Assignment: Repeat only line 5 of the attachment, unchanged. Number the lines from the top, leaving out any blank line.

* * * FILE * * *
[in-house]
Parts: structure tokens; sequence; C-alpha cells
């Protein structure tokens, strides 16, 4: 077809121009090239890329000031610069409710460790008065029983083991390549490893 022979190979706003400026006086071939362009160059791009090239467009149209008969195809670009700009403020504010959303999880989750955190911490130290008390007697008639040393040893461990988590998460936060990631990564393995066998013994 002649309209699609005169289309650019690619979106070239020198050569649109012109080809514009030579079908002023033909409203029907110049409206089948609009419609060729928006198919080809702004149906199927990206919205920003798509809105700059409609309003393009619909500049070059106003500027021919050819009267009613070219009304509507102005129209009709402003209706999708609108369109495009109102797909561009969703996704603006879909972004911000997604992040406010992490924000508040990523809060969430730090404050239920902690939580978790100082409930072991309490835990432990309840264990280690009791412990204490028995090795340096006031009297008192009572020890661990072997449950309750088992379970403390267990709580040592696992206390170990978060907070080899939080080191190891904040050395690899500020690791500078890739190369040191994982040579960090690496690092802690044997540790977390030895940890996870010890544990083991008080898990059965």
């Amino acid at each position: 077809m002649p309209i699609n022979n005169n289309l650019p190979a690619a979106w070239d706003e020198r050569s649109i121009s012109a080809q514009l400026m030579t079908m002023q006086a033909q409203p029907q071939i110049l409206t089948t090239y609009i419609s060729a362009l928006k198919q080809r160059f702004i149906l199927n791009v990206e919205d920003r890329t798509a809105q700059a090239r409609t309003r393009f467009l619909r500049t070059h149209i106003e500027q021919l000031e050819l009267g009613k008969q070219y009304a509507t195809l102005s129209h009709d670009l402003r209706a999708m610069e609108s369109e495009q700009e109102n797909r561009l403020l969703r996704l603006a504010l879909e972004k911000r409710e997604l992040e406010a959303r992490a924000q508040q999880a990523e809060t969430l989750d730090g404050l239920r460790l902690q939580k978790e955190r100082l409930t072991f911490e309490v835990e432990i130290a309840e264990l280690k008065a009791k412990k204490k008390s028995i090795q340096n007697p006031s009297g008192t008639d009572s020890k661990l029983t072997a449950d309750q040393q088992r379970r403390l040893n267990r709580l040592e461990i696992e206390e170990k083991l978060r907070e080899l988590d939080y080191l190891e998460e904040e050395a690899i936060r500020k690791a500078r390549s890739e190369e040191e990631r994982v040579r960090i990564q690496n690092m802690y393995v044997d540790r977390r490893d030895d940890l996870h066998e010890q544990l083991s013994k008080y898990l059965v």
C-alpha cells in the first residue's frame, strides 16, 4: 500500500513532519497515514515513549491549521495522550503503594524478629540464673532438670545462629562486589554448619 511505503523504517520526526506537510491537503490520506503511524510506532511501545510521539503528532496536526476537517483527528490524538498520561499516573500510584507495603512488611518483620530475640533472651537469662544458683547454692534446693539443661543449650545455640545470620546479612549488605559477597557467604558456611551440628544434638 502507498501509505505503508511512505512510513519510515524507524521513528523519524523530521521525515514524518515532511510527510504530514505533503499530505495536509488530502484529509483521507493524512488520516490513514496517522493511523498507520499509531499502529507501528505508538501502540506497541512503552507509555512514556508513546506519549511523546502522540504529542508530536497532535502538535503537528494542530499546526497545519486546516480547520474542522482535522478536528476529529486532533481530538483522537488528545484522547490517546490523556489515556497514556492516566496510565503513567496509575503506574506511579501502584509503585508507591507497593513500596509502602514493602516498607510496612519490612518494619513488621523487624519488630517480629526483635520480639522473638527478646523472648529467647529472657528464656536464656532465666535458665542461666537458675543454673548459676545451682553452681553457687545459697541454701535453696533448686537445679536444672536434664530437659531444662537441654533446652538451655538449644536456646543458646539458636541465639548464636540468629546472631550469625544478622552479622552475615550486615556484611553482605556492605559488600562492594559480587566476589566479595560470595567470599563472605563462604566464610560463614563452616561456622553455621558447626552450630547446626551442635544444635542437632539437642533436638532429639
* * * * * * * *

C-alpha cells in the first residue's frame, strides 16, 4: 500500500513532519497515514515513549491549521495522550503503594524478629540464673532438670545462629562486589554448619 511505503523504517520526526506537510491537503490520506503511524510506532511501545510521539503528532496536526476537517483527528490524538498520561499516573500510584507495603512488611518483620530475640533472651537469662544458683547454692534446693539443661543449650545455640545470620546479612549488605559477597557467604558456611551440628544434638 502507498501509505505503508511512505512510513519510515524507524521513528523519524523530521521525515514524518515532511510527510504530514505533503499530505495536509488530502484529509483521507493524512488520516490513514496517522493511523498507520499509531499502529507501528505508538501502540506497541512503552507509555512514556508513546506519549511523546502522540504529542508530536497532535502538535503537528494542530499546526497545519486546516480547520474542522482535522478536528476529529486532533481530538483522537488528545484522547490517546490523556489515556497514556492516566496510565503513567496509575503506574506511579501502584509503585508507591507497593513500596509502602514493602516498607510496612519490612518494619513488621523487624519488630517480629526483635520480639522473638527478646523472648529467647529472657528464656536464656532465666535458665542461666537458675543454673548459676545451682553452681553457687545459697541454701535453696533448686537445679536444672536434664530437659531444662537441654533446652538451655538449644536456646543458646539458636541465639548464636540468629546472631550469625544478622552479622552475615550486615556484611553482605556492605559488600562492594559480587566476589566479595560470595567470599563472605563462604566464610560463614563452616561456622553455621558447626552450630547446626551442635544444635542437632539437642533436638532429639